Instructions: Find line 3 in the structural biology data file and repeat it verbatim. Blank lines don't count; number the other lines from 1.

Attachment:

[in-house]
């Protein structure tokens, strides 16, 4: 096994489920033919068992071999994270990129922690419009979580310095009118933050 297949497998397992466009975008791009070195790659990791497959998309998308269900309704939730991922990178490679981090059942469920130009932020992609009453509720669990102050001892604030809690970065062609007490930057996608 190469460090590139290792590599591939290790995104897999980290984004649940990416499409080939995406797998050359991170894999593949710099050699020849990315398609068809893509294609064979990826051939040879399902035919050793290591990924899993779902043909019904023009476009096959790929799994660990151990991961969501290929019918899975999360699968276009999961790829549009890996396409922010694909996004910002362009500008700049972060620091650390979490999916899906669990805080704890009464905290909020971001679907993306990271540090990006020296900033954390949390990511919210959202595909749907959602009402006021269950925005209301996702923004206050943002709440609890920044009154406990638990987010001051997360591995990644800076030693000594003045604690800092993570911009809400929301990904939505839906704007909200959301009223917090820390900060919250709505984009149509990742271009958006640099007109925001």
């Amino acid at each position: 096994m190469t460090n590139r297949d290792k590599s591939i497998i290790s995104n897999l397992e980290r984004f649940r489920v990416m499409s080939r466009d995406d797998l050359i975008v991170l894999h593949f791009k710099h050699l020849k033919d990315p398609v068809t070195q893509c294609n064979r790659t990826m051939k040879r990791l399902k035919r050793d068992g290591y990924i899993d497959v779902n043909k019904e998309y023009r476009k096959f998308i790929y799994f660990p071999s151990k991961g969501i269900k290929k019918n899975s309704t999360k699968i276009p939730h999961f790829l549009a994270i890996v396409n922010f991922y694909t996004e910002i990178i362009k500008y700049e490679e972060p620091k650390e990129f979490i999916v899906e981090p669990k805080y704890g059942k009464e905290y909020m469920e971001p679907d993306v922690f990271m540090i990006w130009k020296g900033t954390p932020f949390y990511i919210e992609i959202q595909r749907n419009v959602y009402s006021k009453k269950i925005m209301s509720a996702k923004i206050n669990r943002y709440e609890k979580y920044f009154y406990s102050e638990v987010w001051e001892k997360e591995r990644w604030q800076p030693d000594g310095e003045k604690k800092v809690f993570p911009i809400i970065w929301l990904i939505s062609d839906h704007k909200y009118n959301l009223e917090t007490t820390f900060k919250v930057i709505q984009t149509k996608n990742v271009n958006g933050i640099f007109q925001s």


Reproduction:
């Amino acid at each position: 096994m190469t460090n590139r297949d290792k590599s591939i497998i290790s995104n897999l397992e980290r984004f649940r489920v990416m499409s080939r466009d995406d797998l050359i975008v991170l894999h593949f791009k710099h050699l020849k033919d990315p398609v068809t070195q893509c294609n064979r790659t990826m051939k040879r990791l399902k035919r050793d068992g290591y990924i899993d497959v779902n043909k019904e998309y023009r476009k096959f998308i790929y799994f660990p071999s151990k991961g969501i269900k290929k019918n899975s309704t999360k699968i276009p939730h999961f790829l549009a994270i890996v396409n922010f991922y694909t996004e910002i990178i362009k500008y700049e490679e972060p620091k650390e990129f979490i999916v899906e981090p669990k805080y704890g059942k009464e905290y909020m469920e971001p679907d993306v922690f990271m540090i990006w130009k020296g900033t954390p932020f949390y990511i919210e992609i959202q595909r749907n419009v959602y009402s006021k009453k269950i925005m209301s509720a996702k923004i206050n669990r943002y709440e609890k979580y920044f009154y406990s102050e638990v987010w001051e001892k997360e591995r990644w604030q800076p030693d000594g310095e003045k604690k800092v809690f993570p911009i809400i970065w929301l990904i939505s062609d839906h704007k909200y009118n959301l009223e917090t007490t820390f900060k919250v930057i709505q984009t149509k996608n990742v271009n958006g933050i640099f007109q925001s």